Wednesday, May 20, 2015

How to Conjure Dragons: How Writing Helped Me Live in the Real World (A Guest Post from @ElaineRosemaryD )

I have a friend who doesn’t believe there’s any such thing as an introvert. Obviously she isn’t one. She probably doesn’t believe in dragons either, but that’s okay. She’s a good friend. She’s very…practical. Me, I know introverts exist. I am one.

I’ve heard people describe themselves as a swashbuckling introvert, which I must admit appeals to me no end. I had a long chat with a cousin recently, all about our grandparents. I think we were both a little stunned afterwards. She told me stuff about them I never knew; my grandmother was tough and my grandfather was as soft as marshmallow. I would have taken an oath it was the other way around. And here’s the bizarre thing, I’d lived with the old folks for a year as a child. It was one of the best years of my life…and yet I seemed to have been oblivious.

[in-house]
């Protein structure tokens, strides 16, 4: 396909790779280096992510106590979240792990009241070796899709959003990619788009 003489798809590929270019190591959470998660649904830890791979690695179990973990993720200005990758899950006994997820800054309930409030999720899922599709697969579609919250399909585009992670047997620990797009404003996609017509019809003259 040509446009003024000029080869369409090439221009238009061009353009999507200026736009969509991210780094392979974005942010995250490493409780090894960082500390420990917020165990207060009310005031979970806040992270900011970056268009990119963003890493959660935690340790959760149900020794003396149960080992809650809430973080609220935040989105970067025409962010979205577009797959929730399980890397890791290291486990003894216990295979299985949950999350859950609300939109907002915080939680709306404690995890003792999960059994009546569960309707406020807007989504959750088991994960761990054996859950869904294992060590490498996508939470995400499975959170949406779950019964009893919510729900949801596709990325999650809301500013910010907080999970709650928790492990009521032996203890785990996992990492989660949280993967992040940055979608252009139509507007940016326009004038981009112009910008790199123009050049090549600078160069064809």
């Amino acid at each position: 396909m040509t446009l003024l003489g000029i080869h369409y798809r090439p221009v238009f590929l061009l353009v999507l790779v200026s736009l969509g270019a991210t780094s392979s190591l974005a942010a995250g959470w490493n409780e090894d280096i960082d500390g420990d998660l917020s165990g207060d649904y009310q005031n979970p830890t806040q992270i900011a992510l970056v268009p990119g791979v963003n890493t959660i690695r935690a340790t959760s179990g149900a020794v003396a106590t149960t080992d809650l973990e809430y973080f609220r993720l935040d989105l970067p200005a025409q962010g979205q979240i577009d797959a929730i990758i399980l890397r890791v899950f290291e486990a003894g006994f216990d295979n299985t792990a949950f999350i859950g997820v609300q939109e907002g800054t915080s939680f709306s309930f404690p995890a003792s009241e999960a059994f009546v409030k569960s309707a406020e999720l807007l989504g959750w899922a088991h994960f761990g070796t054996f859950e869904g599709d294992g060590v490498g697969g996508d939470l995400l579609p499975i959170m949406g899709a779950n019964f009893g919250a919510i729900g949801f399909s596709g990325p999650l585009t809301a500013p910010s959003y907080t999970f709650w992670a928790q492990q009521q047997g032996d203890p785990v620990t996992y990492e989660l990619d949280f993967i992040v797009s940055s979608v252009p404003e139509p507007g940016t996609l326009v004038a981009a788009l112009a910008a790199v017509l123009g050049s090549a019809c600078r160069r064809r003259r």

Looking back, and not even that far, I’ve come to realise that being oblivious seems to sum up most of my life. Certainly my childhood. I can recall books I’d read, dreams I’d had – always in technicolour detail and always involving me being a heroine of some description, which explains the allure of ‘swashbuckling ‘. I remember those times when I either had no clue what was going on, usually maths class, or was desperately hoping the floor would open up and swallow me, and I’d retreat gratefully into a familiar daydream. I can recall in vivid detail the way the fibres twisted in the lounge carpet of our family home, looks on people’s faces, moments in time that are so vivid even now I can smell them. I remember the mangoes my brother and I were eating in the empty bath so we wouldn’t leave sticky puddles on the parquet flooring or fingerprints on the highly polished furniture in my grandparent’s apartment. No one else remembers that apartment, let alone the mangoes.